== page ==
Almost everyone has made up his mind about Trump, leaving elections to hinge on turnout and the dwindling number of fence-sitting independents left in America. Middle-class suburbanites may be one such group that made the difference between the Democratic House of 2018 and the Republican one of two years ago; Democrats, as the CNN political director David Chalian pointed out, won the suburbs by four points on Tuesday after losing them by twelve in 2016.
But there is a smaller and smaller battleground in a country where minds are ever more permanently made up; red America and blue America are increasingly separate countries. With Tuesday’s results, only seven of the hundred U.S. senators will represent states that voted for the other party in the most recent Presidential election; a decade ago, Sosnik pointed out, that was the case for a third of the Senate. Back in the eighties, fully half of the Senate consisted of members who had won despite their state’s Presidential preference.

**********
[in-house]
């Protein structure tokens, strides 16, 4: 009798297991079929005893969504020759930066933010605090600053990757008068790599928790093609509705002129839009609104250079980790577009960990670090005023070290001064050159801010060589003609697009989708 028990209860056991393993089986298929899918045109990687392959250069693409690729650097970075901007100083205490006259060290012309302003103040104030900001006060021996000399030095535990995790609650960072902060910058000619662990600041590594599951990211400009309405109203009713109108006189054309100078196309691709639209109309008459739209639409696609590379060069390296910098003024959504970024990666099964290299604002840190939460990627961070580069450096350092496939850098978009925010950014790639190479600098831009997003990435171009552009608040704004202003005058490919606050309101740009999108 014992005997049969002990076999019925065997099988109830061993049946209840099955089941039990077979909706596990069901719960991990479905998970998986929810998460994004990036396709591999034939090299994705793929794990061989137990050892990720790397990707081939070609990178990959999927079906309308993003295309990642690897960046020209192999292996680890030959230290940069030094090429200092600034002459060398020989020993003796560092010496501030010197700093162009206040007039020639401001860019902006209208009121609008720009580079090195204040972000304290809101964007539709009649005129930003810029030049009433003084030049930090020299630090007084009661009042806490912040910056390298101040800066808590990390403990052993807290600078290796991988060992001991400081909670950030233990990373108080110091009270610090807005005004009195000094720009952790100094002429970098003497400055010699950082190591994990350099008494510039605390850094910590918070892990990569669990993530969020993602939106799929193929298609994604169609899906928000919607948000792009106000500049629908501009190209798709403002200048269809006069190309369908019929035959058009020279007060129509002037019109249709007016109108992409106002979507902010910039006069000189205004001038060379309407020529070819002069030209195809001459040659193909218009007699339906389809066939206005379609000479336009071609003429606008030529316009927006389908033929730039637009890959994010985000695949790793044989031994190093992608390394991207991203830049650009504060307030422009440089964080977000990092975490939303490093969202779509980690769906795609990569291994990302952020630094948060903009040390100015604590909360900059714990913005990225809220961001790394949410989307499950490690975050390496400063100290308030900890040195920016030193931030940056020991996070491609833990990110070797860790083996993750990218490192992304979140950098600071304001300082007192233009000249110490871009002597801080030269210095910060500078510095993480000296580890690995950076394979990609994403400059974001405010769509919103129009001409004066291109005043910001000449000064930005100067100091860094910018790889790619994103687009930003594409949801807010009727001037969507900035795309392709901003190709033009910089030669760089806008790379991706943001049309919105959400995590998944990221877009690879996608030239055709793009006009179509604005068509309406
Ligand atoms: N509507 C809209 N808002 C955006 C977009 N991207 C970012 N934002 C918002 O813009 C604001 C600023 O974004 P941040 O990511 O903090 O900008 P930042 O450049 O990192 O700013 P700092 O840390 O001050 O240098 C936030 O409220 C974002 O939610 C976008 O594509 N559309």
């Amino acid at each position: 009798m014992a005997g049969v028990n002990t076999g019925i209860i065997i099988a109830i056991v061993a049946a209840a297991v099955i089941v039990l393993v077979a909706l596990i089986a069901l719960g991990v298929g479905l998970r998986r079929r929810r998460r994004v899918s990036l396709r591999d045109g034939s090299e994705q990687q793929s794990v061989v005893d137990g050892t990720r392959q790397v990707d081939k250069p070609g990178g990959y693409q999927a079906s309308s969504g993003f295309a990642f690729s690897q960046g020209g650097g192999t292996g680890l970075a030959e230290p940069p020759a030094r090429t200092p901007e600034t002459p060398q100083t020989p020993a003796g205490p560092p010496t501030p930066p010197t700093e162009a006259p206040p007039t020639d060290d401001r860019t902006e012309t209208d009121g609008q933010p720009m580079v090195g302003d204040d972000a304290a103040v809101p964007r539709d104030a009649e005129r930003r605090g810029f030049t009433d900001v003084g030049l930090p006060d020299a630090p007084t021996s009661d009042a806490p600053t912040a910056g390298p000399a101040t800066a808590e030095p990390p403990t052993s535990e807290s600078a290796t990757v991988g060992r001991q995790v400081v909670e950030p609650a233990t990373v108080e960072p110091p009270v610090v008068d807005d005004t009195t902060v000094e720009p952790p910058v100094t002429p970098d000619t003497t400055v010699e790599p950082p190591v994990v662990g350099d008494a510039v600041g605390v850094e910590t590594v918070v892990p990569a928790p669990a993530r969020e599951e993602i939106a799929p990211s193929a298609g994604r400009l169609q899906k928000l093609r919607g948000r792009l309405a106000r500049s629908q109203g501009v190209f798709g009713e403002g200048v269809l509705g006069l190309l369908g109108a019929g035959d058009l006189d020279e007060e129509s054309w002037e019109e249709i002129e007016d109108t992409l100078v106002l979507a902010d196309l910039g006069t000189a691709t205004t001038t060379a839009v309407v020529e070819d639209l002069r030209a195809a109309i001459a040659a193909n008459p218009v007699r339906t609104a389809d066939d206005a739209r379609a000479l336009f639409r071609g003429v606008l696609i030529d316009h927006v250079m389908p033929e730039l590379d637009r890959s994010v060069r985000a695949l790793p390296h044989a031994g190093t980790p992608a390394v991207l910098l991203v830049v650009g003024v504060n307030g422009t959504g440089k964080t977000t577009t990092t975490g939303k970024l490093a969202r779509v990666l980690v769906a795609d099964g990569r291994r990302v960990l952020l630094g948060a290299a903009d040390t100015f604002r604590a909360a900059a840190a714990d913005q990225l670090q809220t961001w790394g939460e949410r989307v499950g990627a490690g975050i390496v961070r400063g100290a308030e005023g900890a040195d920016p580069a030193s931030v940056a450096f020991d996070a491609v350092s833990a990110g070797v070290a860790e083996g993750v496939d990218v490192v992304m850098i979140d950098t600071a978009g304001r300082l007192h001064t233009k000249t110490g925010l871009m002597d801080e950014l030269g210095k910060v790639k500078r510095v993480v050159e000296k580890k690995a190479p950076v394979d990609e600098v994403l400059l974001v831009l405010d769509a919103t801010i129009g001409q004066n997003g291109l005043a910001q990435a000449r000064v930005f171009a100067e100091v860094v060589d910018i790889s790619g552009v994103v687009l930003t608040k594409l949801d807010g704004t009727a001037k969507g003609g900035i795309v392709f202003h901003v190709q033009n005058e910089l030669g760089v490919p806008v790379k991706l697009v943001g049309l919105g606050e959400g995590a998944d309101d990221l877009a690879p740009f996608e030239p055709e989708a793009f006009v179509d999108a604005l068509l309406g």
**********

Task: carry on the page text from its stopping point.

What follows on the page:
Trump has mastered the art of politics in such a situation. He didn’t create this dynamic, but he has figured out how to exploit it, and is far more willing to do so than other modern politicians. He is a polarizing President for a polarized country. There was only one outcome that was likely on Tuesday night, and it happened. “We’ll be further apart as a country,” Sosnik told me, as the polls were closing. And, of course, he was right. Trump waited not even a day before provoking an enormous political crisis. That, too, was utterly predictable.